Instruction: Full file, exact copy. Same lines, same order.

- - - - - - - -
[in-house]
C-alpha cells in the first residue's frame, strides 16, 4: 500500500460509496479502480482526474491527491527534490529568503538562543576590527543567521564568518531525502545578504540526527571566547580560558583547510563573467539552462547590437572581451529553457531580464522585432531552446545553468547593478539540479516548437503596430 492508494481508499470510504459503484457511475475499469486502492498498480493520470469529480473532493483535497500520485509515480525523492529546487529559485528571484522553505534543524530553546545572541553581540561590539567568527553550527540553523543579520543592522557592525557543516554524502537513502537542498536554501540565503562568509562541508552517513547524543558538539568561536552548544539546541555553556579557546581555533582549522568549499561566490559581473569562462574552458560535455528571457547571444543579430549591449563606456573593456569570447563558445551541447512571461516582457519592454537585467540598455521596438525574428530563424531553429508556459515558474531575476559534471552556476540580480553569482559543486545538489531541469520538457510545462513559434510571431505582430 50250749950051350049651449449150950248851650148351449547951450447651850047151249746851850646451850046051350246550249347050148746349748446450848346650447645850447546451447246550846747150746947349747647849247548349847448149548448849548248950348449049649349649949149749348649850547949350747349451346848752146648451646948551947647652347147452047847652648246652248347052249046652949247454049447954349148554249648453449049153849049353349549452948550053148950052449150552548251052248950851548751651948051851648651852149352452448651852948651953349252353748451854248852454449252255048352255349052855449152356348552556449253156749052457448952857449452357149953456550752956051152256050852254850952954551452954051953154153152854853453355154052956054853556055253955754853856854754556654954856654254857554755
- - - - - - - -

[in-house]
C-alpha cells in the first residue's frame, strides 16, 4: 500500500460509496479502480482526474491527491527534490529568503538562543576590527543567521564568518531525502545578504540526527571566547580560558583547510563573467539552462547590437572581451529553457531580464522585432531552446545553468547593478539540479516548437503596430 492508494481508499470510504459503484457511475475499469486502492498498480493520470469529480473532493483535497500520485509515480525523492529546487529559485528571484522553505534543524530553546545572541553581540561590539567568527553550527540553523543579520543592522557592525557543516554524502537513502537542498536554501540565503562568509562541508552517513547524543558538539568561536552548544539546541555553556579557546581555533582549522568549499561566490559581473569562462574552458560535455528571457547571444543579430549591449563606456573593456569570447563558445551541447512571461516582457519592454537585467540598455521596438525574428530563424531553429508556459515558474531575476559534471552556476540580480553569482559543486545538489531541469520538457510545462513559434510571431505582430 50250749950051350049651449449150950248851650148351449547951450447651850047151249746851850646451850046051350246550249347050148746349748446450848346650447645850447546451447246550846747150746947349747647849247548349847448149548448849548248950348449049649349649949149749348649850547949350747349451346848752146648451646948551947647652347147452047847652648246652248347052249046652949247454049447954349148554249648453449049153849049353349549452948550053148950052449150552548251052248950851548751651948051851648651852149352452448651852948651953349252353748451854248852454449252255048352255349052855449152356348552556449253156749052457448952857449452357149953456550752956051152256050852254850952954551452954051953154153152854853453355154052956054853556055253955754853856854754556654954856654254857554755